What then are we to say in response to such tragic news? My friend wrote us all this note, which I'll share here, removing any identifying names:

I just received a call from Pastor (name withheld)'s family, informing me that name died last night around. 9pm.  Itt was self inflicted.   Please be assured that our brother is with the Lord.  He suffered with depression for many years and we talked of this often.  He had a deep faith.  For those of you who knew him, you know he believed and confessed the grace of our Lord Jesus Christ with a wonderful clarity throughout his ministry.  He encouraged so many in his Church, and me often in private conversation.  Unfortunately, the spiritual battle we encounter is real and the devil looks for opportunity to take advantage of us when we are weak.  None of us are exempt from stumbling.  And yet…

" …in all these things we are more than conquerors through Him who loved us. For I am persuaded that neither death nor life, nor angels nor principalities nor powers, nor things present nor things to come, nor height nor depth, nor any other created thing, shall be able to separate us from the love of God which is in Christ Jesus our Lord." (Romans 8:37ff). Please keep his family (wife and four children) and Name Lutheran Church in your prayers." End of letter.

I remembered Martin Luther's wise words when asked about the state of those who commit suicide. It is a shame these wise words were not kept in mind during the history of our church. At my first parish, there was a corner of the parish cemetery where suicides were buried, in unmarked graves, the view being quite a legalistic view of the situation, that a person who kills himself has no chance to confess sin and receive absolution and therefore is lost. Luther rather wisely points to the power and influence of Satan and how we must be on our guard and realize that there are those times when Satan will take one of us captive and overcome us on the road of life.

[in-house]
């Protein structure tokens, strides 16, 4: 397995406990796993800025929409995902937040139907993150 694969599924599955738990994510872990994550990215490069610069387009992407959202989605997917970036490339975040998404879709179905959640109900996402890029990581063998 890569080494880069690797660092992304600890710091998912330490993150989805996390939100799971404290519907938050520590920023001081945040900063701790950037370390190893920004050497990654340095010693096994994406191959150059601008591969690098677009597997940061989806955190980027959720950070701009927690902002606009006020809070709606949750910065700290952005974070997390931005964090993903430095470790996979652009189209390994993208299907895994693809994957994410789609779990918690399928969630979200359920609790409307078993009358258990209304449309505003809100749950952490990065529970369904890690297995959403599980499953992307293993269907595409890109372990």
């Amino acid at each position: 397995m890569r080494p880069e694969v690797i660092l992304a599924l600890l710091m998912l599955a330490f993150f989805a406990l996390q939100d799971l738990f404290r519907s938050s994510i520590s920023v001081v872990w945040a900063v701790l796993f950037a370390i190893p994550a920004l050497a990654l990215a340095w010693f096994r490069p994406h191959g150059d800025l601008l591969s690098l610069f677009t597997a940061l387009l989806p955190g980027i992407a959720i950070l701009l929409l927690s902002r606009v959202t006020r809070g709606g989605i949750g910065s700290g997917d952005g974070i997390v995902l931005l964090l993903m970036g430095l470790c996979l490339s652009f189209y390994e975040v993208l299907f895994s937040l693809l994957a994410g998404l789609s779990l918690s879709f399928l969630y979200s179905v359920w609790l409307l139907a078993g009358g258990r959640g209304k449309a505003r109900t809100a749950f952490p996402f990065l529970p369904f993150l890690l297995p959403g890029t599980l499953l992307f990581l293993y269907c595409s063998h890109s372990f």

Here is what Luther said:

“I don’t share the opinion that suicides are certainly to be damned. My reason is that they do not wish to kill themselves but are overcome by the power of the devil. They are like a man who is murdered in the woods by a robber. . . . They are examples by which our Lord God wishes to show that the devil is powerful and also that we should be diligent in prayer. But for these examples, we would not fear God. Hence he must teach us in this way.” [Vol. 54:29].

Finally, if you know a pastor who is struggling, be sure to reach out to encourage him and support him. Don't sit around thinking, "Oh, somebody else is going to say something." No, you say something. Do something. Reach out in Christian love. If a congregation is aware that the pastor is suffering, don't wait, help.

Categories: Christian Life

If you don’t believe me, listen to Weedon

December 1st, 2008 4 comments

"CPH received massive orders for the TDP today; there is a distinct
possibility that folks who are holding off for nearer to Christmas may
be out of luck. If your church has a list still waiting to get in, do
so a.s.a.p., and likewise for any individual orders. What a blessed
problem to be running into so soon after the first printing!"

— Pastor William Weedon, aka, "The Venerable Weed"

Place your congregational orders, ASAP, folks, or you will not get the book in time for Christmas. I feel it in my bones.

Call 800-325-3040
Or place the order on the Internet: www.cph.org/prayer

Categories: CPH Resources